Communities of Practice: Empowering Health Workers to Reduce Maternal Mortality in Tigray, Ethiopia

Communities of Practice: Empowering Health Workers to Reduce Maternal Mortality in Tigray, Ethiopia

{Photo credit: Warren Zelman, Ethiopia}Photo credit: Warren Zelman, Ethiopia

My home region of Tigray in northern Ethiopia has made great strides in ending preventable maternal mortality. Best estimates suggest that the maternal mortality ratio in our region dropped from approximately 653 maternal deaths per 100,000 live births in 1990, to 267 in 2014. However, while most pregnant women in Tigray attend at least one antenatal care visit, only 41 percent attend the recommended four visits, and less than 63 percent deliver with a skilled birth attendant.

We at Management Sciences for Health (MSH) are always looking for new approaches to support the Government of Ethiopia’s efforts to improve maternal health. We discovered one such approach through communities of practice (COP) -- or what we call technical exchange networks.

COPs enable MSH staff to learn, share knowledge, and improve the quality of project implementation. Created in 2009 as a global platform for employees to ask and answer technical questions and learn from our collective expertise and experience, COPs provide a way for MSH technical staff to share information, project experiences, notes from technical meetings and working groups, announcements about upcoming events and webinars, and technical updates from key organizations, such as the US Agency for International Development (USAID) and World Health Organization.

I blog more about COPs on USAID’s Learning Lab.

There are several COPs at MSH, including one on maternal, newborn, and child health (MNCH). Recently, an MNCH post caught my attention: links to five films – translated into Amharic – for community health workers and nurses targeting the major causes of maternal mortality and early neonatal death.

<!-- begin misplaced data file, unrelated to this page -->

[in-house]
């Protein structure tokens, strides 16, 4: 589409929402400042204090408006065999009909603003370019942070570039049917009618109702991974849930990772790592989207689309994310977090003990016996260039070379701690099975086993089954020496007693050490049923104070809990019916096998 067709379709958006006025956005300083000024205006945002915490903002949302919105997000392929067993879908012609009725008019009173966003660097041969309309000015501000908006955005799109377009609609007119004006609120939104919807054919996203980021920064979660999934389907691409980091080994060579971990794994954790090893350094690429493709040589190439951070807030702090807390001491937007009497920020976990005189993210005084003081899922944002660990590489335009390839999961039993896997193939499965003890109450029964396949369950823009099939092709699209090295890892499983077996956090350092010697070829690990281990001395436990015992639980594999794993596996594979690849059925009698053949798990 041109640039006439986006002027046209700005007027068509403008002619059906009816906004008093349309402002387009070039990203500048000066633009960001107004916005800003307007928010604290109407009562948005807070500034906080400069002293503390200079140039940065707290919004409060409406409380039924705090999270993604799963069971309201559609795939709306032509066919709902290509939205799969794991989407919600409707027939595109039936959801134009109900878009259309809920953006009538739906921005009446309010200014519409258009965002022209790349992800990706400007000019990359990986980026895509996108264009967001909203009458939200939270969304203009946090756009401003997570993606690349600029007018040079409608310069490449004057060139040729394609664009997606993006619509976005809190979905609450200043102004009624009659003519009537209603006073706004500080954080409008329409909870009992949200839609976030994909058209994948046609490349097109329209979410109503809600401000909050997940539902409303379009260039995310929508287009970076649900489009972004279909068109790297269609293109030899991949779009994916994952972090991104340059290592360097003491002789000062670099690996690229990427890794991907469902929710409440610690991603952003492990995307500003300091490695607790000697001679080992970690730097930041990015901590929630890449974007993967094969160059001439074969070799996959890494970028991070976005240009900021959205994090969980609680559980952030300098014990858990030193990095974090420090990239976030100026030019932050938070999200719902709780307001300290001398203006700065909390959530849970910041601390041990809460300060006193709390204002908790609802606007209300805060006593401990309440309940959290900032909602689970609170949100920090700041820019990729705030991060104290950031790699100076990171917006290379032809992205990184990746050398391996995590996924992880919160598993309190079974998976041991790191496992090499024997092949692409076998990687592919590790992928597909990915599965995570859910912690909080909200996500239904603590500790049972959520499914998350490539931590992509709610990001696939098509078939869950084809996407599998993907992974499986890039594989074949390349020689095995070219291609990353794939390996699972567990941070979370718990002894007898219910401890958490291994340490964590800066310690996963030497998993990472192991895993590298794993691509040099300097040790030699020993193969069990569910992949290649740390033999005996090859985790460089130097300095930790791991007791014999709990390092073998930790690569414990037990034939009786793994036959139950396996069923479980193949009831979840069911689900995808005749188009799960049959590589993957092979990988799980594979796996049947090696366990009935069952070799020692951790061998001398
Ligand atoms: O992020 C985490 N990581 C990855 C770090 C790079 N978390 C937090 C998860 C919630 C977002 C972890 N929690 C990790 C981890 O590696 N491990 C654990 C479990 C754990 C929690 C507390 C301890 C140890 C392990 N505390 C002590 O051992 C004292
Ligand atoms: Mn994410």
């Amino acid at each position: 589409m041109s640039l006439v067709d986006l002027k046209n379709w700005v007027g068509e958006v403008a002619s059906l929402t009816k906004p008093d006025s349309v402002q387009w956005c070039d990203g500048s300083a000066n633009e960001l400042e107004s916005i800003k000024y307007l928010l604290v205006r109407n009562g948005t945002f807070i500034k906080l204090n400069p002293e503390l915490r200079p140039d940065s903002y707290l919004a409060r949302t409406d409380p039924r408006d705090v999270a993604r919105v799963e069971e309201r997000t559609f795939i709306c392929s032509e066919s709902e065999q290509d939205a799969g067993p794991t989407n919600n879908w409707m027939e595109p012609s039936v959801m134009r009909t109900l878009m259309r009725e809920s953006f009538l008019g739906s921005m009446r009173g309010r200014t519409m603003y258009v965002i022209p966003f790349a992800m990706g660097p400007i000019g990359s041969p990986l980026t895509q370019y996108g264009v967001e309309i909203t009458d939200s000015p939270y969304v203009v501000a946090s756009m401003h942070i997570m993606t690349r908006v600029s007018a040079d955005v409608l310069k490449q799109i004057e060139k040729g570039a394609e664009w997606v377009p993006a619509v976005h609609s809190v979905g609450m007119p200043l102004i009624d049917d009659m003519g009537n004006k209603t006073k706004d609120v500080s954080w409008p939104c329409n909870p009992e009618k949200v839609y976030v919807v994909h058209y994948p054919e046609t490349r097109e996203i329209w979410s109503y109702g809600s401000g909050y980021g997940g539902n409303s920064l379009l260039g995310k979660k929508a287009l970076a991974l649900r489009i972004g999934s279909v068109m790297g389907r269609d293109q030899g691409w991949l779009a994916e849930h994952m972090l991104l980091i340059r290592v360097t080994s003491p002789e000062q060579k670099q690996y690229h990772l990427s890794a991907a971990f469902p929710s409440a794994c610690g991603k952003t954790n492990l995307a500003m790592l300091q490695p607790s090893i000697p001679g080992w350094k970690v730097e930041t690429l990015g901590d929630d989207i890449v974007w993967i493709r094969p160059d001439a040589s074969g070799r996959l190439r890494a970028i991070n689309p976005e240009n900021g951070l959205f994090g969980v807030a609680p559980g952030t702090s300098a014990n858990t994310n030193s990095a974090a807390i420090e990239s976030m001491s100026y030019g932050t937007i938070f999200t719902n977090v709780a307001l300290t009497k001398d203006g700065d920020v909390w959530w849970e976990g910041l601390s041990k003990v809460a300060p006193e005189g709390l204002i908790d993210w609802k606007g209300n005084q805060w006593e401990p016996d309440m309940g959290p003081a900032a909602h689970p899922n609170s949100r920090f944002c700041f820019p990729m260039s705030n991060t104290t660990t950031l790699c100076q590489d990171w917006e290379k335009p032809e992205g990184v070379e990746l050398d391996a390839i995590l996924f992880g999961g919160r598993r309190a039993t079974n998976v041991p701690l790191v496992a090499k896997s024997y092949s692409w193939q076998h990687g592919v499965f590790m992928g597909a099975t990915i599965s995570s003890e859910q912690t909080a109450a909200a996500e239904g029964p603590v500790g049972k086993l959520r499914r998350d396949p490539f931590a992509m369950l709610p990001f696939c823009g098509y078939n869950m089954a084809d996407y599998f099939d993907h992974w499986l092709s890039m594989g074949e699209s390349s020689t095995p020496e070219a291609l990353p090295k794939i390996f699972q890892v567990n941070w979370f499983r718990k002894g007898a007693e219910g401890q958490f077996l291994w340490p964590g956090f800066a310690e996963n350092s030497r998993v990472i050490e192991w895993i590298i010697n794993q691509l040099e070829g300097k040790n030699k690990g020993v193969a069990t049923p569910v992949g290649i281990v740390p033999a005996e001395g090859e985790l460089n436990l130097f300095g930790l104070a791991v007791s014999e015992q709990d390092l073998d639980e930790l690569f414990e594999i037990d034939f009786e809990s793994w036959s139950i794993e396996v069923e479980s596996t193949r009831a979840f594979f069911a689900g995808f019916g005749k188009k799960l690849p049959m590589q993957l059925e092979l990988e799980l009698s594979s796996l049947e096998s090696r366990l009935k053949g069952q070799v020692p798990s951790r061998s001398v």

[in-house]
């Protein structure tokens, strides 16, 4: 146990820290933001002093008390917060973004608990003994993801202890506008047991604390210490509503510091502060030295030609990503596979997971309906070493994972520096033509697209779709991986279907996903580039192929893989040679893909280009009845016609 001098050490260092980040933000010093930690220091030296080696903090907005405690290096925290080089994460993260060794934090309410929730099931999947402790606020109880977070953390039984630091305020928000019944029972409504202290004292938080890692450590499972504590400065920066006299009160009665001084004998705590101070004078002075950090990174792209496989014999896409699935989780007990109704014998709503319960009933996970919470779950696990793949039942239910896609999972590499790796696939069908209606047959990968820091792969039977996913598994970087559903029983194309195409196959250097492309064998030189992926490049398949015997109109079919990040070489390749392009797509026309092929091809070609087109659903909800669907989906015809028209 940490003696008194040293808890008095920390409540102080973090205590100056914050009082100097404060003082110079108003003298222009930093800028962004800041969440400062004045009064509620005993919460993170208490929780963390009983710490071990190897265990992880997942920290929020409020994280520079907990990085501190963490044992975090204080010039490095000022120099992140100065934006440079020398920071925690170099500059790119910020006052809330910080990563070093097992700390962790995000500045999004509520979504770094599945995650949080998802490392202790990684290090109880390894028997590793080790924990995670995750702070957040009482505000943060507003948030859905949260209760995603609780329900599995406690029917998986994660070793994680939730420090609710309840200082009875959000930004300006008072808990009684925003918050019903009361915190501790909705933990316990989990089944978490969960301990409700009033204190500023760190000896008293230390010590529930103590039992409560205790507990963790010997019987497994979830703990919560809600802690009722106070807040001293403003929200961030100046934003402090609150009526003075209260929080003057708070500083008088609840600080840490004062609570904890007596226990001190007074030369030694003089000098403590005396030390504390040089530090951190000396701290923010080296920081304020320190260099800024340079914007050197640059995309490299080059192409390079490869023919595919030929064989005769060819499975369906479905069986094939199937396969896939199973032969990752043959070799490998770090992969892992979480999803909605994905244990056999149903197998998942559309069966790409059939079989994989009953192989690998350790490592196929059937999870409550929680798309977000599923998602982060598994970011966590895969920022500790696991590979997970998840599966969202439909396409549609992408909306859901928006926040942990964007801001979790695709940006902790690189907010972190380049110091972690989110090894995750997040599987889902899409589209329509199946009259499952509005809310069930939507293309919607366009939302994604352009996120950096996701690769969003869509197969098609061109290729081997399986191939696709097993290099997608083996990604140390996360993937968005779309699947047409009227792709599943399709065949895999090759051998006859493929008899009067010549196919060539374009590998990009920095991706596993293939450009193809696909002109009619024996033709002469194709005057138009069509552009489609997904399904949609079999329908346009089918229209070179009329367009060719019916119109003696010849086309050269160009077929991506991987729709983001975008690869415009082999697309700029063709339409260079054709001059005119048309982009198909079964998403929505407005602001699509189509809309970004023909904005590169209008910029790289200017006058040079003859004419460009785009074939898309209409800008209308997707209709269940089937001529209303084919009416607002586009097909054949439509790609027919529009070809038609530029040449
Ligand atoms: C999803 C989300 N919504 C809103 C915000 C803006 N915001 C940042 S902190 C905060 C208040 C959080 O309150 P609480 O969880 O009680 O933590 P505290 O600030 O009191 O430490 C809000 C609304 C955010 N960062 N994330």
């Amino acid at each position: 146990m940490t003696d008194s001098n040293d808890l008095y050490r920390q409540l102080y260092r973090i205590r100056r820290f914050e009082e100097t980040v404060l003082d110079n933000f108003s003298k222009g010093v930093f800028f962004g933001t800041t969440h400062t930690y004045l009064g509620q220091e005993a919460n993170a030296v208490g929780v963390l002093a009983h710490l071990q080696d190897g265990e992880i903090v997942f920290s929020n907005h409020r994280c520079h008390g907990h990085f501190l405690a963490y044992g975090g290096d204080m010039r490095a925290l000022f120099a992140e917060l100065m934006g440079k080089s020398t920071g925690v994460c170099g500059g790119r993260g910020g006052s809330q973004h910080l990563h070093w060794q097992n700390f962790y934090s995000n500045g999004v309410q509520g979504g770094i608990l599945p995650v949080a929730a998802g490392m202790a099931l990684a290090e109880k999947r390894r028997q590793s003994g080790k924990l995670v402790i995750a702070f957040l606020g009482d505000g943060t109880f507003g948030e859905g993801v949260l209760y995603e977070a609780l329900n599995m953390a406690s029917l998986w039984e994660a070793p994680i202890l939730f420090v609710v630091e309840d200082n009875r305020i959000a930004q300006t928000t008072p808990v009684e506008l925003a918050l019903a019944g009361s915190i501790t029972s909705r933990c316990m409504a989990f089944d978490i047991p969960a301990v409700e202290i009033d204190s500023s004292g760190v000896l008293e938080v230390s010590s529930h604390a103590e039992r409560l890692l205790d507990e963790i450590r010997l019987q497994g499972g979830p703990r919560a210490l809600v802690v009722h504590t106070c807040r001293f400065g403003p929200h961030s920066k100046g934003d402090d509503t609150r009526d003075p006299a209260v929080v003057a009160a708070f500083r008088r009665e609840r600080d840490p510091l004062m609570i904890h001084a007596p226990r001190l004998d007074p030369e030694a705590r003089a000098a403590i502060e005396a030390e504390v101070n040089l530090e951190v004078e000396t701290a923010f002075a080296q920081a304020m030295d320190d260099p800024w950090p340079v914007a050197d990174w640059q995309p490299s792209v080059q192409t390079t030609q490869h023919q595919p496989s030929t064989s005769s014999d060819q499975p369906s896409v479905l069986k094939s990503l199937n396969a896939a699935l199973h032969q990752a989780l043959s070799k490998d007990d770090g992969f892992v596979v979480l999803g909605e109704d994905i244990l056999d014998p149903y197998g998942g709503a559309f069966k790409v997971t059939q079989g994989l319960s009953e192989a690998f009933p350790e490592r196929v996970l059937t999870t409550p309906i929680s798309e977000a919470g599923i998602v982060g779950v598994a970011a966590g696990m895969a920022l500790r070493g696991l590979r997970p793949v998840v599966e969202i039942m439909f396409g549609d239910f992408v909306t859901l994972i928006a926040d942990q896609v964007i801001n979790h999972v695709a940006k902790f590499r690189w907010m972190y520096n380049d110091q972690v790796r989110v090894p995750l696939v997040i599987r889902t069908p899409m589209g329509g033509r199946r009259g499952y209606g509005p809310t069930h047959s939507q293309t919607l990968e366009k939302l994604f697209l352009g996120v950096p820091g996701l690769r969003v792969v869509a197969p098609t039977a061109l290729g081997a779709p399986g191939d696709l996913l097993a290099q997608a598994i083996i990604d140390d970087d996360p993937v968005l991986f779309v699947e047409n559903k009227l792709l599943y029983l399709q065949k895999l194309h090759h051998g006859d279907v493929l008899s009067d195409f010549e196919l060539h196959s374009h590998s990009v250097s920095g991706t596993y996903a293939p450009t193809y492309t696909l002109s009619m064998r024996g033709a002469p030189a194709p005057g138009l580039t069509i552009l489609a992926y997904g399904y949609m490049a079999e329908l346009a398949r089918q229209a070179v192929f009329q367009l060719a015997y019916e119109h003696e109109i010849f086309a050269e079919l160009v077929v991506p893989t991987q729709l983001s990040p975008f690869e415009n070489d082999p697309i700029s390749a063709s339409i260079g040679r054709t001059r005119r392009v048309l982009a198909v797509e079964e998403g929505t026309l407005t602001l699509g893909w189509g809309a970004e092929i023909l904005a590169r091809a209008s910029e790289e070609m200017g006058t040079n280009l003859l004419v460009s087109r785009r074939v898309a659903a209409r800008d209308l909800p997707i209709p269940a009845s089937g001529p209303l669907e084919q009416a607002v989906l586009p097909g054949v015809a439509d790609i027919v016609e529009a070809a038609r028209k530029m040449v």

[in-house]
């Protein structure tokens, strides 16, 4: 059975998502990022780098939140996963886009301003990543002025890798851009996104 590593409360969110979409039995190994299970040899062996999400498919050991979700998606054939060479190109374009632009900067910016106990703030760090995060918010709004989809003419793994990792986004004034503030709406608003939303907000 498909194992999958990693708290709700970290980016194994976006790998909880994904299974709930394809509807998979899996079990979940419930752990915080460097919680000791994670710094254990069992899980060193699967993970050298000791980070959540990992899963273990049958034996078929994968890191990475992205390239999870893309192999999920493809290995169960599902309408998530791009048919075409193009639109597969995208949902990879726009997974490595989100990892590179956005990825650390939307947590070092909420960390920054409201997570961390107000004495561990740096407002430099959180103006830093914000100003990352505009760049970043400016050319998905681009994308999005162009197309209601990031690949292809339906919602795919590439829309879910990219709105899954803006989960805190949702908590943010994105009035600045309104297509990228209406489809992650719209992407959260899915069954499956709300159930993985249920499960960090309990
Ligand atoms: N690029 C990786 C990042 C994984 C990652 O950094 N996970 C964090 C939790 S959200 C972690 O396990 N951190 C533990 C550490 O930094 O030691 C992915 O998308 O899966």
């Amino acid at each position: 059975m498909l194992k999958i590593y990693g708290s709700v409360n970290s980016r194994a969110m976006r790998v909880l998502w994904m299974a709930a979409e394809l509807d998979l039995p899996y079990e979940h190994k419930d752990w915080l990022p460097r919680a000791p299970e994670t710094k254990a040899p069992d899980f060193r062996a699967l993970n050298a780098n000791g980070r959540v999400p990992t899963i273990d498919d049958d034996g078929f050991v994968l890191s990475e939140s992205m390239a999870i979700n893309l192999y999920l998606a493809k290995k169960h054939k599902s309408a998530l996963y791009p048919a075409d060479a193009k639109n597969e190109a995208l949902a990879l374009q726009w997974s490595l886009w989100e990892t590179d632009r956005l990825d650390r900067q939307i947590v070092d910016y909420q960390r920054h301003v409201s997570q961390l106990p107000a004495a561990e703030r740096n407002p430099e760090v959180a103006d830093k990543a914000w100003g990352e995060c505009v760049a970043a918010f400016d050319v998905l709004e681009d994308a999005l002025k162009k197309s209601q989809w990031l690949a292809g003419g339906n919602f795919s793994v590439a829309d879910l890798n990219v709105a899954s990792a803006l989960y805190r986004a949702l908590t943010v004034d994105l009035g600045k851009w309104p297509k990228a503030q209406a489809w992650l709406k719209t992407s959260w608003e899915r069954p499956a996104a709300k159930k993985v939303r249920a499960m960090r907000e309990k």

The films seemed like a perfect fit for health workers in my region.

I shared the videos with the Tigray Regional Health Partners Consultative Committee, and they decided to disseminate these films to midwives through the Regional Health Bureau MNCH case team coordinator in all 52 district health offices in Tigray.

Now, midwives and health care workers in all 224 public health centers and three clinics of a local nonprofit, the Family Guidance Association, use these films to refresh the knowledge and skills of their health providers. Our region’s next step is to target health extension workers who will be able to view the films at health centers and take a copy home for future viewing.

MSH is proud to collaborate with the Government of Ethiopia, USAID, and local partners to improve maternal health. The distribution of these films is one way that information and resource-sharing through COPs can help my country come one step closer to achieving our collective vision of ending preventable maternal mortality.

You can watch the films, produced by Medical Aid Films and translated by Midwives @ Ethiopia in Amharic, here:

Sara A. Holtz, MNCH technical advisor, contributed to this content. Mebrahtu Abraha served as regional technical manager for USAID’s Ethiopia Network for HIV/AIDS Treatment, Care, and Support (ENHAT-CS) program, led by MSH.

A version of this post originally appeared on USAID’s Learning Lab